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I’m not bossy. I’m the boss.

By April 23, 2014 5 Comments

Ban Bossy. These two words designate a campaign designed to encourage girls to lead without being labeled as bossy. (Or, more commonly, the other B word. But that’s a campaign for another time.)

You’ve probably seen the Lifetime PSA by now, as part of the #BanBossy campaign spearheaded by Facebook COO Sheryl Sandberg. The video features Sandberg, Beyonce, Jennifer Garner, Condoleezza Rice, Jane Lynch, and more public figures speaking out against the double standard where boys are called leaders and girls are called bossy.

[media url=”https://www.youtube.com/watch?v=6dynbzMlCcw”]

Nice, right? It has an important message and approachable tone, and it’s inspiring to see so many awesome, celebrated people speaking up in support of empowering girls and women. First Katy Perry declares that she might be a feminist after all and now this? Critics aside, I think it’s refreshing to see mainstream celebs publicly embrace the idea that equality for women just might not, in fact, be a totally evil plot to destroy mankind.

However, I’ve noticed that the #BanBossy campaign has generated backlash and outrage around the Internet that surprises even me. I consider this campaign pretty straightforward and uncontroversial, even on the tamer side.

Tell girls it’s ok to be ambitious, encourage them to lead, and encourage everyone else to think twice before labeling ambitious girls with words that wouldn’t equally be applied to boys.

Jennifer Garner speaks out

Jennifer Garner speaks out

Nonetheless, the most common responses I’ve seen are “How dare they try to ban a word? That goes against my constitutional rights! This is censorship!” as if Beyonce will personally see to it that they’re arrested on the spot if the word ‘bossy’ ever crosses their lips.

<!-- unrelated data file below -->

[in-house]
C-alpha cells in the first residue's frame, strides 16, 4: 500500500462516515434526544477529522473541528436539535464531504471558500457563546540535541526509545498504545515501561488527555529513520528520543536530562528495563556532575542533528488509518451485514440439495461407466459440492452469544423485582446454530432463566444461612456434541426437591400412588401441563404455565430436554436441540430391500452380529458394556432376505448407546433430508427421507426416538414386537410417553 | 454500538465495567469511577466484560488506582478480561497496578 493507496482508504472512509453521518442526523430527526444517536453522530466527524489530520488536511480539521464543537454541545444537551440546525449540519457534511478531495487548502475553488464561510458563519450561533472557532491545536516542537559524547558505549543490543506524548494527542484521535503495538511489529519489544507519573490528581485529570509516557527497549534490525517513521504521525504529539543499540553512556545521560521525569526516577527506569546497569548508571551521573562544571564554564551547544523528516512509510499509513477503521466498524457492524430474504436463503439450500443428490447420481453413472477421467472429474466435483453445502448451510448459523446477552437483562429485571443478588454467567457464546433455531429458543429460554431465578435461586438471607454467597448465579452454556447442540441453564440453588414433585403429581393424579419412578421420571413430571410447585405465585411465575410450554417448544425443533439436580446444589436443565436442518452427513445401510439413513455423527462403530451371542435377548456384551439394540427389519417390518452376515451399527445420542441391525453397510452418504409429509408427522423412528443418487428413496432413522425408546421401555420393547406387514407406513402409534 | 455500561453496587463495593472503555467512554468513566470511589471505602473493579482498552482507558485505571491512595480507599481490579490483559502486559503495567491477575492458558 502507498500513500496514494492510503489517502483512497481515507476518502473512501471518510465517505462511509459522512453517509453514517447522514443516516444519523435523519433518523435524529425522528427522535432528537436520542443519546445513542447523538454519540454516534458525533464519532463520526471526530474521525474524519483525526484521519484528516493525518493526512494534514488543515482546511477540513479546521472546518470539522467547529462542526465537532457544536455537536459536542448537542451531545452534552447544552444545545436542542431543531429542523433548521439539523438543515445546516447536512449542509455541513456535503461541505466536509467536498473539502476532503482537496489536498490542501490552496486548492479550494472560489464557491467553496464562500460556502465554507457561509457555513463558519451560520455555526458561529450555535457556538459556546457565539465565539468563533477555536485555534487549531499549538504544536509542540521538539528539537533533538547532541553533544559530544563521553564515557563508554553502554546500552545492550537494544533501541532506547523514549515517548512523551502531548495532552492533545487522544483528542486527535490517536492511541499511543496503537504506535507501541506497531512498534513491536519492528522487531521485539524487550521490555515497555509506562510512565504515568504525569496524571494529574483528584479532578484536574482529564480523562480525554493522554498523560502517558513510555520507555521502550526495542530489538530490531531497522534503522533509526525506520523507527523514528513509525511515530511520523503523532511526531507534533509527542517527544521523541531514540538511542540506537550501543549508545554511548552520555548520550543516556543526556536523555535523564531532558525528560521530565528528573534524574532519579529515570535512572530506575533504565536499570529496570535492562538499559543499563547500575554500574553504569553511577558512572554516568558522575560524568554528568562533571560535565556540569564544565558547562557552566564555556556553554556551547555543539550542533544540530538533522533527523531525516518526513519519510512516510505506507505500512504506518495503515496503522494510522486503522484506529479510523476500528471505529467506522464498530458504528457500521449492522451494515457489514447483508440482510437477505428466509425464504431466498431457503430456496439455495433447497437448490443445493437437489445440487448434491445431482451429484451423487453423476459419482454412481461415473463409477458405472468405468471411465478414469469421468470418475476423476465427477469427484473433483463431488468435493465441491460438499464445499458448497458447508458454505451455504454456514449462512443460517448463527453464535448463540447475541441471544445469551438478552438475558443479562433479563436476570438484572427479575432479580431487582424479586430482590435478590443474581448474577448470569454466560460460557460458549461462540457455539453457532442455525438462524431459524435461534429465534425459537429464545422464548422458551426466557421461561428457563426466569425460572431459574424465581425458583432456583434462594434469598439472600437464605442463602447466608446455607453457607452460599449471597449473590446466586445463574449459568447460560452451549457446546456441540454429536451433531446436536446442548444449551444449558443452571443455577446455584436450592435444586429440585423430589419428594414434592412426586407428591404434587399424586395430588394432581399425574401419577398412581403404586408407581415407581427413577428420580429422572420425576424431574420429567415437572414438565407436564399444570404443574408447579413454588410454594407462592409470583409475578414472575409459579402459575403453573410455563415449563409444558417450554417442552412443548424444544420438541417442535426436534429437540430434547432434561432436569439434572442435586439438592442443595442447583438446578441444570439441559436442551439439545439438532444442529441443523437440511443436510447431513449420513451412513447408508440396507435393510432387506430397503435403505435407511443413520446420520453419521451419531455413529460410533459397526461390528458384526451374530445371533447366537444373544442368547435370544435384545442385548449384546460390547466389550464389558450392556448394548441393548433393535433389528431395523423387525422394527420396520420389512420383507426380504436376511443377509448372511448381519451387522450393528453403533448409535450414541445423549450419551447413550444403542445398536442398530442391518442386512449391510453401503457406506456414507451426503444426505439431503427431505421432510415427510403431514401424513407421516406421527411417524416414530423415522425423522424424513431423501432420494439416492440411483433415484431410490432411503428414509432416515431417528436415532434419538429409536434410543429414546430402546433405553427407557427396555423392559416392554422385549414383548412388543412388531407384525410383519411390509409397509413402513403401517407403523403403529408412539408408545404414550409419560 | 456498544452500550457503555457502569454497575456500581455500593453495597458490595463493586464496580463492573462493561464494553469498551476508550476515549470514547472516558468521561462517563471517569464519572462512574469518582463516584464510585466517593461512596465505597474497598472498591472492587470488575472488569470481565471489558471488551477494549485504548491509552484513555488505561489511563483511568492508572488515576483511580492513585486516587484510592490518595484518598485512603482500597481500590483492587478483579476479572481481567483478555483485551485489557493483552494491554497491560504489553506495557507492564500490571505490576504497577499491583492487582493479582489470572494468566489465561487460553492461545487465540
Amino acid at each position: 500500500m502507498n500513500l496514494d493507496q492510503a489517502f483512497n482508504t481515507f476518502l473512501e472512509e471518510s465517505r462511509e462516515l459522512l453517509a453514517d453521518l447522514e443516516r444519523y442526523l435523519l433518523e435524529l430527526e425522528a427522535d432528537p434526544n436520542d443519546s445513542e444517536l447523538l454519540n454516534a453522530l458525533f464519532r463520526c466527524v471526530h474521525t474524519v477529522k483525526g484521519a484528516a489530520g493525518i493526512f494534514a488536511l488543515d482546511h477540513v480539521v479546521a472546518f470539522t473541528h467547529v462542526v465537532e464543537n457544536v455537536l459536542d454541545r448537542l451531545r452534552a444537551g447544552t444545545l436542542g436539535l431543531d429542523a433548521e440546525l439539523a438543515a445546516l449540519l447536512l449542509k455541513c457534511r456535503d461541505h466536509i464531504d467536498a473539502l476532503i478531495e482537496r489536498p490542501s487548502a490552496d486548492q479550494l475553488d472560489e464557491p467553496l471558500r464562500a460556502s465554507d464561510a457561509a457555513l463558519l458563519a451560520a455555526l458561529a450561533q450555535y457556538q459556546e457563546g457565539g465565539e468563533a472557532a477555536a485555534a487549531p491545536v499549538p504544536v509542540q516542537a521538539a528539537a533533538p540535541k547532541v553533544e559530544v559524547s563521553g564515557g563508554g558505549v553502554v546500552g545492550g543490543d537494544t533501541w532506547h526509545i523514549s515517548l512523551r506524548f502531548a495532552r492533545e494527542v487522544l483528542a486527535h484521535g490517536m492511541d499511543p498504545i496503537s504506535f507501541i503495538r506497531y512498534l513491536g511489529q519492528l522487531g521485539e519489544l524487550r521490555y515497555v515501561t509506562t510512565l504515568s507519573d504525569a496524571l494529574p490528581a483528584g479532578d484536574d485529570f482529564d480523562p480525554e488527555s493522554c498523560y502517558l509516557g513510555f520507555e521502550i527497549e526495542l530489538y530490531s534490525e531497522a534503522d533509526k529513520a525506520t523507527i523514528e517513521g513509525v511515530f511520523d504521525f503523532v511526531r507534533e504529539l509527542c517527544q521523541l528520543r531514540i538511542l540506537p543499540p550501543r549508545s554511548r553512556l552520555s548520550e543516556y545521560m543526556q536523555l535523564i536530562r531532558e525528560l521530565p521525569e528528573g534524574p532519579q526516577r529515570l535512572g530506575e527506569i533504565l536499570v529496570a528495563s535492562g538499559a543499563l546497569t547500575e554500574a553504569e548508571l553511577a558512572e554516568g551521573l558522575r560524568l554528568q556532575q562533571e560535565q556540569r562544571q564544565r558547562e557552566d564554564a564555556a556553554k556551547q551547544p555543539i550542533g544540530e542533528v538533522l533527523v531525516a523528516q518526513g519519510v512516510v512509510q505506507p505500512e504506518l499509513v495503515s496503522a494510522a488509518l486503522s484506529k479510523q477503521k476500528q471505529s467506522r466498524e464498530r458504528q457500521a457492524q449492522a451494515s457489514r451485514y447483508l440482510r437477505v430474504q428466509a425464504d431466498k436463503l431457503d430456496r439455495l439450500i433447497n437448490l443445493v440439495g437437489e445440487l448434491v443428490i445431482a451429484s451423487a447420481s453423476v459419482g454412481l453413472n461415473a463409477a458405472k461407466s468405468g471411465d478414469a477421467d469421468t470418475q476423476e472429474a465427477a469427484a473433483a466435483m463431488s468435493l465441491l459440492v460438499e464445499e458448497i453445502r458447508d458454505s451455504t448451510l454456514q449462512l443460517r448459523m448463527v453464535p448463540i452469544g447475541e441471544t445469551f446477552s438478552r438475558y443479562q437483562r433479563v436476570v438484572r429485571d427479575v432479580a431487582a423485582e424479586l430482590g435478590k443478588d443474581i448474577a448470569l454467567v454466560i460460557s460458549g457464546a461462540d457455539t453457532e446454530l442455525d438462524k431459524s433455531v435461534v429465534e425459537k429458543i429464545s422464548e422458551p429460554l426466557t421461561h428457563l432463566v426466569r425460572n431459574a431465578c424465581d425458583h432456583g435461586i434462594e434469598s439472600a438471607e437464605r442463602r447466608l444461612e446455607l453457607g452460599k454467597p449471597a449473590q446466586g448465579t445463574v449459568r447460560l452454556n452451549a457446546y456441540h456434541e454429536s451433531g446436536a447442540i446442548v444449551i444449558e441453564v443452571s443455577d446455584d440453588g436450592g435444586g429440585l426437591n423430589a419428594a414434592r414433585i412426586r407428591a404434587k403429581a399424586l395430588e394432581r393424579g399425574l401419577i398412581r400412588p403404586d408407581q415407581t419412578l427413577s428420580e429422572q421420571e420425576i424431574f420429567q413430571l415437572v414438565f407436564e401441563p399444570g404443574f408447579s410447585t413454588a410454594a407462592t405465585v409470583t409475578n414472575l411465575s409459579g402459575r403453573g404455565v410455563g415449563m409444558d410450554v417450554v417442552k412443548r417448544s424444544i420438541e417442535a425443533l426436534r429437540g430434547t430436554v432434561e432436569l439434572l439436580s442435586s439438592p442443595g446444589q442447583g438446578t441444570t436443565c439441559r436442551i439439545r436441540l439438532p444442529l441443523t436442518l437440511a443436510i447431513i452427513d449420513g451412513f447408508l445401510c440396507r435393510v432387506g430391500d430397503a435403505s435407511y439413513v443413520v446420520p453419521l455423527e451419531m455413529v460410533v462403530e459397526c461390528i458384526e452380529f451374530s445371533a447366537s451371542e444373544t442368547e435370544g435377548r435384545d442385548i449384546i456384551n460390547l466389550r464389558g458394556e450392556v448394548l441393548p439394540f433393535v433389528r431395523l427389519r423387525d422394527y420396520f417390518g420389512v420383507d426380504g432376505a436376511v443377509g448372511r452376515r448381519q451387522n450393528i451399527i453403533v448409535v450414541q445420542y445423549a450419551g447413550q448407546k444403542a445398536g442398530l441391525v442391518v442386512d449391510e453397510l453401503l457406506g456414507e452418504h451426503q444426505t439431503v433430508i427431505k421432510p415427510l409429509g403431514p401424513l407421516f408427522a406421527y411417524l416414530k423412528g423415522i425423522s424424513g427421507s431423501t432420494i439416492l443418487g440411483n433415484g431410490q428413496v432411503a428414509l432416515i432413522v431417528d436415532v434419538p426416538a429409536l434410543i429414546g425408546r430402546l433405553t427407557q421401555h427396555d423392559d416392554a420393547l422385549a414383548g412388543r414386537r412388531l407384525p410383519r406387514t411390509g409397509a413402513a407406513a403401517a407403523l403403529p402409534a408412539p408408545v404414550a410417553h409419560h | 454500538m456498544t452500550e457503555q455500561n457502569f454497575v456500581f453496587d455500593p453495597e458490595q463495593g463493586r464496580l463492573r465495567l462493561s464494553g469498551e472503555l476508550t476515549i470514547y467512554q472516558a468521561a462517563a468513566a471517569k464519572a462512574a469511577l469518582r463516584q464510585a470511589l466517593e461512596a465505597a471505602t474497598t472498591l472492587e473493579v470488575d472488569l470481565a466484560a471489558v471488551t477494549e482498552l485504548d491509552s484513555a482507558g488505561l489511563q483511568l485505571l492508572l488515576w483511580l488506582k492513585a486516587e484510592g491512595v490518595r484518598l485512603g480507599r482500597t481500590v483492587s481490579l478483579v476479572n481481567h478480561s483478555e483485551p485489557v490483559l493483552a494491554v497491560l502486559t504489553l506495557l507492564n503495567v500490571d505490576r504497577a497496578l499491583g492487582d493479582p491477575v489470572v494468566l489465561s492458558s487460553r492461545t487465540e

I mean, she’s Beyonce, so she probably could (her power knows no bounds), but I’m sure she has a few other ways to occupy her time.

Other responses include: “They want to ban the word bossy? Isn’t that … bossy? LOLZ”; and sentiments along the line of my personal favorite comment under the PSA video, “Another imaginary problem that women face, and demand men to solve.”The username for that comment was HardforJesus, by the way. So the day wasn’t totally without laughs.

One-off YouTube comments aside, these themes show that many people are willfully misunderstanding the point or seem to find it threatening for increasingly ridiculous reasons.

And it’s obviously not that girls and women aren’t “tough enough” to be leaders if being labeled “bossy” is discouraging to them.

It’s about thinking before we speak, about becoming aware of double standards so we’re not so harshly judgmental of girls who lead and speak out and take action – behaviors usually considered “the norm” for boys. On a grander scale, it’s about ensuring the increased participation and leadership of roughly half the population of the world. So yeah, it’s kinda important.

In the meantime, here are some facts you might not know about Ban Bossy:

What do you think of the Ban Bossy campaign? Were you ever called bossy (or similar names) when you tried to lead, and how did it affect your feelings about leadership? And if you don’t think this is an effective campaign, how can the Ban Bossy movement be improved?

Allie Semperger studied English at Kalamazoo College and screenwriting at UCLA. After studying abroad in London and traveling around Europe, she became a travel lover for life, and is always making plans for her next adventure. She recommends Marina and the Diamonds. She created the feminist Tumblr blog, Women’s Issues Are Society’s Issues, and aspires to make the world a better place for women and girls.